Wood Mackenzie, one of the world’s largest energy market intelligence companies, expects that upstream merger and acquisition (M&A) activity will increase in 2016, though the shape of that activity will be dictated by oil prices.
Should they remain low, balance sheets will become ever more stretched and Wood Mackenzie says it expects to see more forced sellers.
Financing options will be more limited than in 2015, the energy intelligence group elaborated. Few companies are safe; while the top tier of IOCs can largely ride out a further year of low prices, the next tier down may have fewer alternatives. Corporate actions will follow, including asset sales, Wood Mackenzie derived.
According to Wood Mackenzie, despite the gloomy outlook there will always be counter-cyclical buyers willing to bet on an eventual recovery. Major players will be looking toward long term strategic deals, while the more ambitious, better funded small caps will be looking to come out of this downturn ahead of peers. Private equity continues to remain poised for action.
Valuations will soften. Those companies holding out for optimal pricing will be forced into action, Wood Mackenzie noted.
“We expect the two-tier market to accentuate. There will still be interest and competition for the best assets, while buyers will dictate the price of lower value assets,” said the energy intelligence company.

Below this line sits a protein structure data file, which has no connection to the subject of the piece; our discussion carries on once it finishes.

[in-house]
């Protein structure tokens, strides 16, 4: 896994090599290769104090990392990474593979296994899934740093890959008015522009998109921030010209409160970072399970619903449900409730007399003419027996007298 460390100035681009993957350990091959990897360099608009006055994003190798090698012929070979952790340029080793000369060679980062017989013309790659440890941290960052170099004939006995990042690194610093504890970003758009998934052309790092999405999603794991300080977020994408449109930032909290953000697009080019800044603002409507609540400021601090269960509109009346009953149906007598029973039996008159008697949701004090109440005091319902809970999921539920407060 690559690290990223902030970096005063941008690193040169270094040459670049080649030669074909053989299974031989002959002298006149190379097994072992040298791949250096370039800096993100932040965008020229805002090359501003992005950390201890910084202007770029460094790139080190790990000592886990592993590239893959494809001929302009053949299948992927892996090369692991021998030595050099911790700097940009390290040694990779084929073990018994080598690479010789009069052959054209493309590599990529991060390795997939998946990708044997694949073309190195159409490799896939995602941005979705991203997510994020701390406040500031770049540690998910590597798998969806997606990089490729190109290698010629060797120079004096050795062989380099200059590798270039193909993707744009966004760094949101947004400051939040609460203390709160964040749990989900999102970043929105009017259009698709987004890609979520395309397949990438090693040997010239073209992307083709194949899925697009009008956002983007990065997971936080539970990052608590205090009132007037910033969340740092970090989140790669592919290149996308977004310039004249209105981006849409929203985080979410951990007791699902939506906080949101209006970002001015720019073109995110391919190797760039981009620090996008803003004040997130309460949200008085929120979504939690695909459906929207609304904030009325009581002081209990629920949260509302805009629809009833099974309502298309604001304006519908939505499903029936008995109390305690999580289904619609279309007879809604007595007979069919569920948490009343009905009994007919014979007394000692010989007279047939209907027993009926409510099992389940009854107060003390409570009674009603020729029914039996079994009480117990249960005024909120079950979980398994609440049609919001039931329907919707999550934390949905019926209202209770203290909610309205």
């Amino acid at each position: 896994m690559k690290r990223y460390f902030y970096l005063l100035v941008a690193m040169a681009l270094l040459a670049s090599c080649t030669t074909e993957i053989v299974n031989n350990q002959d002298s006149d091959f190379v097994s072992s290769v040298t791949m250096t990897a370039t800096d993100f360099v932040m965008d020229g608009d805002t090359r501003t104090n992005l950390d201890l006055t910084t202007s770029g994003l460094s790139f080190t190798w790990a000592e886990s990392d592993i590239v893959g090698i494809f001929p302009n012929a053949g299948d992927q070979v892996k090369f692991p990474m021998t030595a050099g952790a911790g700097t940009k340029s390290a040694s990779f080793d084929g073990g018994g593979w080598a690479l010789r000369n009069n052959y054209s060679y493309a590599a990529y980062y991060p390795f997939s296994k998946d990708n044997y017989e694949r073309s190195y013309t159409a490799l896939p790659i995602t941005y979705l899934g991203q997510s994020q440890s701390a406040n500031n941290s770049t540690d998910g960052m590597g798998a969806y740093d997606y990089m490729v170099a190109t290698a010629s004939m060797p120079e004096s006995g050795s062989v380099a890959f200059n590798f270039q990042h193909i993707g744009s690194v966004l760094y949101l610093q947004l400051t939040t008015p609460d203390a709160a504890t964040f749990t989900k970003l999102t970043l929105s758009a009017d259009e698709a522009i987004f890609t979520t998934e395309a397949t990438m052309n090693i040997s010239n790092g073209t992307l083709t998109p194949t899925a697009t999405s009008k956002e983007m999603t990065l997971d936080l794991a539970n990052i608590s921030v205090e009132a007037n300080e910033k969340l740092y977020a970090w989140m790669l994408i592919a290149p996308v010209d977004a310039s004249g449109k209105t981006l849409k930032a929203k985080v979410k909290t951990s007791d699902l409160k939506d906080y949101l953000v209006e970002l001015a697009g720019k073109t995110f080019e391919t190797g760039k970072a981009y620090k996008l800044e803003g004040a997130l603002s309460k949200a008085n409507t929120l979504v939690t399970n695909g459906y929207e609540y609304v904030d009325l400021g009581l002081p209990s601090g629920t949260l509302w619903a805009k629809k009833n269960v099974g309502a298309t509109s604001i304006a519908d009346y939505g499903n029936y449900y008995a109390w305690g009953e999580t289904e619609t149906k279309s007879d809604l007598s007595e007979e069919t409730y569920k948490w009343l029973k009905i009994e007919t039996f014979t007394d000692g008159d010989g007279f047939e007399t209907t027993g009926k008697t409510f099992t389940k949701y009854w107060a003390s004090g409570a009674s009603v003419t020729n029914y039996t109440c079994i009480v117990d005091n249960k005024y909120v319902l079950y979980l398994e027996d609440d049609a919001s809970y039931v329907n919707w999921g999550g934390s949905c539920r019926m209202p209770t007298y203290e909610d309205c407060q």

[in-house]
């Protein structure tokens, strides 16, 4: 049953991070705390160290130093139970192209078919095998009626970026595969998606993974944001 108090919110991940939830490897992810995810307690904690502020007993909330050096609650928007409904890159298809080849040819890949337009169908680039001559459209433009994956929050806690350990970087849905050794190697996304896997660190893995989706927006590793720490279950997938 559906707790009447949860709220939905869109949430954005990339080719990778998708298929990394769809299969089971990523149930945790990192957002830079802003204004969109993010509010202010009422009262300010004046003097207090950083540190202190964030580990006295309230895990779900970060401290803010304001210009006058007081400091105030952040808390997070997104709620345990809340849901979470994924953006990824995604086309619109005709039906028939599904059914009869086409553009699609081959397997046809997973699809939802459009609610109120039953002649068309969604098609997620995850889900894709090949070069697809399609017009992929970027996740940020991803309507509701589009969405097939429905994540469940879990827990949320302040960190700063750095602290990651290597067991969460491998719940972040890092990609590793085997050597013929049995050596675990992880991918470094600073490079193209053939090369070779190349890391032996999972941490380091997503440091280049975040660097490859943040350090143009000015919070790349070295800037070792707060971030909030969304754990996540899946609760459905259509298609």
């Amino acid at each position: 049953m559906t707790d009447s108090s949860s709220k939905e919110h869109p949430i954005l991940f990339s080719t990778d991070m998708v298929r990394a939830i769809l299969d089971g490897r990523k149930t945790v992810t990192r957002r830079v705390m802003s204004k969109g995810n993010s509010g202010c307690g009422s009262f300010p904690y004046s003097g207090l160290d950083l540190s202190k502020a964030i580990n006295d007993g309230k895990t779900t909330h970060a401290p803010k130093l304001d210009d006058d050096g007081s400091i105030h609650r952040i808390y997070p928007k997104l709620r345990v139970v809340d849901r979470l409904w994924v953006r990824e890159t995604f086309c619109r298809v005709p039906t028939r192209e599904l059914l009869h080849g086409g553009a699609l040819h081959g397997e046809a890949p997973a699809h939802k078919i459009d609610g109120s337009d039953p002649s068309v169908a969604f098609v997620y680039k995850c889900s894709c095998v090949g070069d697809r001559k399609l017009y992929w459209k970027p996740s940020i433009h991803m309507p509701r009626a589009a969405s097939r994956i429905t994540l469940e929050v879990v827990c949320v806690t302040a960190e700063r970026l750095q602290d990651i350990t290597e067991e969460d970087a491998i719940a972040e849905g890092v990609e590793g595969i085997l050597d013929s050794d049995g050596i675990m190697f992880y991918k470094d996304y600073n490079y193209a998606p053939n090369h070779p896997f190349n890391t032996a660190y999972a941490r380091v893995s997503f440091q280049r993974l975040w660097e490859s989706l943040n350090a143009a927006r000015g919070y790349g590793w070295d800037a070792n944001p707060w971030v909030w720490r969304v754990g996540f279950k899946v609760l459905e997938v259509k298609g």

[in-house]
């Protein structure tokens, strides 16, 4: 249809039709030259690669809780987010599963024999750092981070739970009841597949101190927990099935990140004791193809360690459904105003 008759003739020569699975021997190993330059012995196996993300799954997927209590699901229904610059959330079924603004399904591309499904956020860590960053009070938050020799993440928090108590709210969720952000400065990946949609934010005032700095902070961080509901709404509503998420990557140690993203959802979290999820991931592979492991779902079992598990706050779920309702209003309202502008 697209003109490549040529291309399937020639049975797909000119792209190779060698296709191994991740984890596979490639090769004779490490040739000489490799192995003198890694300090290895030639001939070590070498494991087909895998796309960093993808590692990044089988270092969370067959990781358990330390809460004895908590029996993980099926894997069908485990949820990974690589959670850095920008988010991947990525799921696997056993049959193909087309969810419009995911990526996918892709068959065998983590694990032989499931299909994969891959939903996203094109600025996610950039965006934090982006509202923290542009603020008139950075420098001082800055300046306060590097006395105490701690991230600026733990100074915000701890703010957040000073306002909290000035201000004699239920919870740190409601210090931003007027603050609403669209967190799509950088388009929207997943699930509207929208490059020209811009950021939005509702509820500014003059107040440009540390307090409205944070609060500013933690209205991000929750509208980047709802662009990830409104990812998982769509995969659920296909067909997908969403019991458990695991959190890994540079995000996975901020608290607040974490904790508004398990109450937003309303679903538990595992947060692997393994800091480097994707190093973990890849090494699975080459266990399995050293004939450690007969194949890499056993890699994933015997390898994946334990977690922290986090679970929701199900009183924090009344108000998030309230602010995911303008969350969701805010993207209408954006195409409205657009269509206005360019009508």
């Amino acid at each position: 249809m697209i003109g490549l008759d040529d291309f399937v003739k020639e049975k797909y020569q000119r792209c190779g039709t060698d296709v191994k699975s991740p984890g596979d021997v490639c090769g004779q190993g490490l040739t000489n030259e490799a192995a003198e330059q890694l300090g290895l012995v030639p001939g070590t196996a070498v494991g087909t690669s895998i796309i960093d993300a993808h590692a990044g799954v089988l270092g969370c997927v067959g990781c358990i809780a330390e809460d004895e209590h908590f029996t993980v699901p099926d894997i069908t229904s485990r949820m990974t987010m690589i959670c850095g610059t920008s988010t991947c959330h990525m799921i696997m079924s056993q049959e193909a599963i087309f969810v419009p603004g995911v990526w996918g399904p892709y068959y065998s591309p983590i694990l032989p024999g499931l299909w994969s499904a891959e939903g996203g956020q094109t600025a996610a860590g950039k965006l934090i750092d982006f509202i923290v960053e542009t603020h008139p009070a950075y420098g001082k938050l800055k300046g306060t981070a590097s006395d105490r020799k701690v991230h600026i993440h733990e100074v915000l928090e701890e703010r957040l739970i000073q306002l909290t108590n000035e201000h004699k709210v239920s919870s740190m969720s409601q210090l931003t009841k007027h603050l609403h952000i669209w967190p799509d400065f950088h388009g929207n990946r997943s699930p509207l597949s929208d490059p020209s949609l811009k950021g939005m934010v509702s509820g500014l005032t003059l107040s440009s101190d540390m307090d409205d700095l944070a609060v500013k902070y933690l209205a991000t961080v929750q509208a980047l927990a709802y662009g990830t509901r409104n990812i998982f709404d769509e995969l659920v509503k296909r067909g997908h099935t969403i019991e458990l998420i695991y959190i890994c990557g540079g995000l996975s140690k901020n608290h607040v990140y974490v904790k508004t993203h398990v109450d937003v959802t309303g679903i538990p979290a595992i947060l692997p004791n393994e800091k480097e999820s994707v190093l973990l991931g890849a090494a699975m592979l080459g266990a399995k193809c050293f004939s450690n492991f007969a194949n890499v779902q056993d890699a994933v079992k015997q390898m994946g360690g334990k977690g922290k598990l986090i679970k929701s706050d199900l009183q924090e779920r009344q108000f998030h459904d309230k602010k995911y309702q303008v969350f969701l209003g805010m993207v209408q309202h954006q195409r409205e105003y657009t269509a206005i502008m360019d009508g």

Should oil prices recover, M&A activity will pick up quickly. First mover advantage is key – securing deals before competition grows and inflation sets in. Wood Mackenzie says that, at the moment, companies are focused on survival, but this could quickly shift back to growth, in a higher oil price environment.
Oil price volatility is a wildcard in all of this. 2015 showed that a period of ‘settled’ prices, or a ‘smooth’ trend in one direction, will allow the bid-ask spread to narrow. But, Wood Mackenzie said, sharp directional changes in price can quickly scupper deals, by swinging the pendulum against either party.
Whichever direction the price moves in, there will be opportunities and vulnerabilities created, and only an elite few are impervious, the energy intelligence group concluded.
Source: Wood Mackenzie